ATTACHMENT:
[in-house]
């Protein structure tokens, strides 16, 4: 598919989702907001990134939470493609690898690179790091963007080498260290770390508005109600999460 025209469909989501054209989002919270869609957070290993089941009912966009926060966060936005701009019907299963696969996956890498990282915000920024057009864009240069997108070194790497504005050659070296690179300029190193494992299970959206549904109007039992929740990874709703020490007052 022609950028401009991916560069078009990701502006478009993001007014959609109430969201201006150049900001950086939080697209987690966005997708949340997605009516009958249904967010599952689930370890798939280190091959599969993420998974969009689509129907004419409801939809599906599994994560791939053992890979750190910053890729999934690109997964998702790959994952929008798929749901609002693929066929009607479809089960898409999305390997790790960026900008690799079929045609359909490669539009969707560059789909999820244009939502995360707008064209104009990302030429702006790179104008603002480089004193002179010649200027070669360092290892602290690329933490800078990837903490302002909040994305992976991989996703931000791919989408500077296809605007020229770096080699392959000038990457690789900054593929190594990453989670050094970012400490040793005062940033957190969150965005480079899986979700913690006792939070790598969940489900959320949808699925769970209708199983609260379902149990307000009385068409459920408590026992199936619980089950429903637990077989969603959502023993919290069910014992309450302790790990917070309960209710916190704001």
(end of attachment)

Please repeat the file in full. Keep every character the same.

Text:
[in-house]
């Protein structure tokens, strides 16, 4: 598919989702907001990134939470493609690898690179790091963007080498260290770390508005109600999460 025209469909989501054209989002919270869609957070290993089941009912966009926060966060936005701009019907299963696969996956890498990282915000920024057009864009240069997108070194790497504005050659070296690179300029190193494992299970959206549904109007039992929740990874709703020490007052 022609950028401009991916560069078009990701502006478009993001007014959609109430969201201006150049900001950086939080697209987690966005997708949340997605009516009958249904967010599952689930370890798939280190091959599969993420998974969009689509129907004419409801939809599906599994994560791939053992890979750190910053890729999934690109997964998702790959994952929008798929749901609002693929066929009607479809089960898409999305390997790790960026900008690799079929045609359909490669539009969707560059789909999820244009939502995360707008064209104009990302030429702006790179104008603002480089004193002179010649200027070669360092290892602290690329933490800078990837903490302002909040994305992976991989996703931000791919989408500077296809605007020229770096080699392959000038990457690789900054593929190594990453989670050094970012400490040793005062940033957190969150965005480079899986979700913690006792939070790598969940489900959320949808699925769970209708199983609260379902149990307000009385068409459920408590026992199936619980089950429903637990077989969603959502023993919290069910014992309450302790790990917070309960209710916190704001």